Special Field Order 15 was actually a series of Special Field Orders issued on 16 January 1865, under a single numeric designation. These field orders set aside a huge swath of the Atlantic Coast in the South for the exclusive settlement of freed slaves, established an administrator for the redistribution of the land, and encouraged freed slaves to join the Union Army. Although the order did not last long, as it was repealed in the fall by President Andrew Johnson after the assassination of Abraham Lincoln, many people consider it to be a landmark in American history, and it is often used as a precedent in court cases that involve reparations for the descendants of slaves.
These field orders were issued by General William Tecumseh Sherman after meeting with 20 prominent black religious leaders in Savannah, Georgia. Special Field Order 15 was a response to a very real problem, the issue of what to do with the untold numbers of freed slaves in the American South. Many of these people had joined Sherman's March to the Sea, and he was unable to care for them and unsure about what to do with them. Order 15 established a method for dealing with freed slaves while also punishing the South.
Under this order, the lands between Charleston and the Saint John's River in Florida were confiscated for 30 miles (48 kilometers) inland, and broken into 40 acre (16.18 hectare) parcels. Black families were entitled to a parcel each. Subsequently, General Sherman ordered the army to loan mules to the families to work the land, leading to the widespread use of the phrase “40 acres and a mule” in the American South. Naturally, this land was already owned and occupied, primarily by rice planters, but Sherman planned to expel them to make way for the resettlement.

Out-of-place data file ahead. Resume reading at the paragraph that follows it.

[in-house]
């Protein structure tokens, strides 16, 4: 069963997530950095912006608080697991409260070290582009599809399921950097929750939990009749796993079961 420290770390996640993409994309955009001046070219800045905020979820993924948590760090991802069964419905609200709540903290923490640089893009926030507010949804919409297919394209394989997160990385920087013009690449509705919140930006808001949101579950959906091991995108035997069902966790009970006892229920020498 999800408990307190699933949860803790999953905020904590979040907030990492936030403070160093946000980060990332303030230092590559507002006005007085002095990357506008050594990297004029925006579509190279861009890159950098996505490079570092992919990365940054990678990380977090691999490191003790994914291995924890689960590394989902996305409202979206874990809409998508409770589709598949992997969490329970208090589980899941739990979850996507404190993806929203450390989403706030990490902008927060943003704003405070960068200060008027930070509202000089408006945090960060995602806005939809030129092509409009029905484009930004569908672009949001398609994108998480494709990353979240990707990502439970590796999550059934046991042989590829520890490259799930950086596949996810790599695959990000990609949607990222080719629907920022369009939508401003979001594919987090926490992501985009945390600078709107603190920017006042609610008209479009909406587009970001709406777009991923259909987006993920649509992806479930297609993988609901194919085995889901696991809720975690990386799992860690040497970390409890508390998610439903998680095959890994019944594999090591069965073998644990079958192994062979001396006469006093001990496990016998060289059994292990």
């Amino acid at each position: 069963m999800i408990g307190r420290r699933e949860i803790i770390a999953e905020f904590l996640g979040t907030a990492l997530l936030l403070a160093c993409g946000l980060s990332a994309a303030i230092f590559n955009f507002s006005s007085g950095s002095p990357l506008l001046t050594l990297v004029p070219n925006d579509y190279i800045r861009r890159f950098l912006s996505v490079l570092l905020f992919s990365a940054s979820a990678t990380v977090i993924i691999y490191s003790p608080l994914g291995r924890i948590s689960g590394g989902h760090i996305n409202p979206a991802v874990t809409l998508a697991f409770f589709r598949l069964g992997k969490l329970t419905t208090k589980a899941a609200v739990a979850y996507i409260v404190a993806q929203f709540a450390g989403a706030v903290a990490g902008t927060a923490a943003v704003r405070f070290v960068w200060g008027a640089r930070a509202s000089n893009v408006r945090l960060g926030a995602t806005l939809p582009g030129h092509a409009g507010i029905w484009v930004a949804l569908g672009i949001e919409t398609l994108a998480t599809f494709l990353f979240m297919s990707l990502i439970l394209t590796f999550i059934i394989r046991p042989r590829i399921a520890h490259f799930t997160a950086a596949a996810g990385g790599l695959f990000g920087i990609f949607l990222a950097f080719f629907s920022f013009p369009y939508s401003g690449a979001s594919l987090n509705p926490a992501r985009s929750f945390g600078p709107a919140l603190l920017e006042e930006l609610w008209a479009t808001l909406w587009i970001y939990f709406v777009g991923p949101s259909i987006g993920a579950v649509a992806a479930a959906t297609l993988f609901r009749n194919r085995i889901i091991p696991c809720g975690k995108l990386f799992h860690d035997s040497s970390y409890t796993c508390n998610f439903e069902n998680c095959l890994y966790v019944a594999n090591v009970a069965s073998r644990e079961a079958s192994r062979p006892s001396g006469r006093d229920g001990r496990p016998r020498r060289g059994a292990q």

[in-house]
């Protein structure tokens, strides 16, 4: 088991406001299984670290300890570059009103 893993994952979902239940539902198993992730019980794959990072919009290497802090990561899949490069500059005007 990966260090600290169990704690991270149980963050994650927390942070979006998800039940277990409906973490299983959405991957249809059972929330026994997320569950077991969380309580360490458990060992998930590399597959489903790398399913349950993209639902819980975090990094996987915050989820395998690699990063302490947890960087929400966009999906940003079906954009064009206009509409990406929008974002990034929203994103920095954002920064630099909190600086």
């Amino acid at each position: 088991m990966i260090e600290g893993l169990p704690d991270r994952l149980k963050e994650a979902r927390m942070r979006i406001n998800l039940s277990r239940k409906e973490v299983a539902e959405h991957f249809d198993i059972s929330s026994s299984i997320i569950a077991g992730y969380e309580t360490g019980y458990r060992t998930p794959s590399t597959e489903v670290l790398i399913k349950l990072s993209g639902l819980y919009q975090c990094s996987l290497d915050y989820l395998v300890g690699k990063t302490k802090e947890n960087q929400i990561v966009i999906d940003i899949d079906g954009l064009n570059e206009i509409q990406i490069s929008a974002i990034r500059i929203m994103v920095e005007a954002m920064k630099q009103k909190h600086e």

Special Field Order 15 also specified that Brigadier-General Rufus Saxon would administrate the plan and deal with the diverse issues involved, ranging from confiscating the land to creating new deeds for black landowners. This series of field orders was only one among many designed to deal with the cascading problems associated with Reconstruction, as Americans attempted to rebuild a country torn apart by Civil War.
Had this order remained in effect, it certainly would have been a radical legacy. The thought of confiscating and redistributing land might sound suspiciously like communism to most modern Americans, even in the context of reparations, and the character of that region of the United States would undoubtedly be markedly different. As it is, several people have attempted to sue the United States government for reparations related to slavery, arguing that Special Field Order 15 indicated a good faith belief in reparations on the part of the government.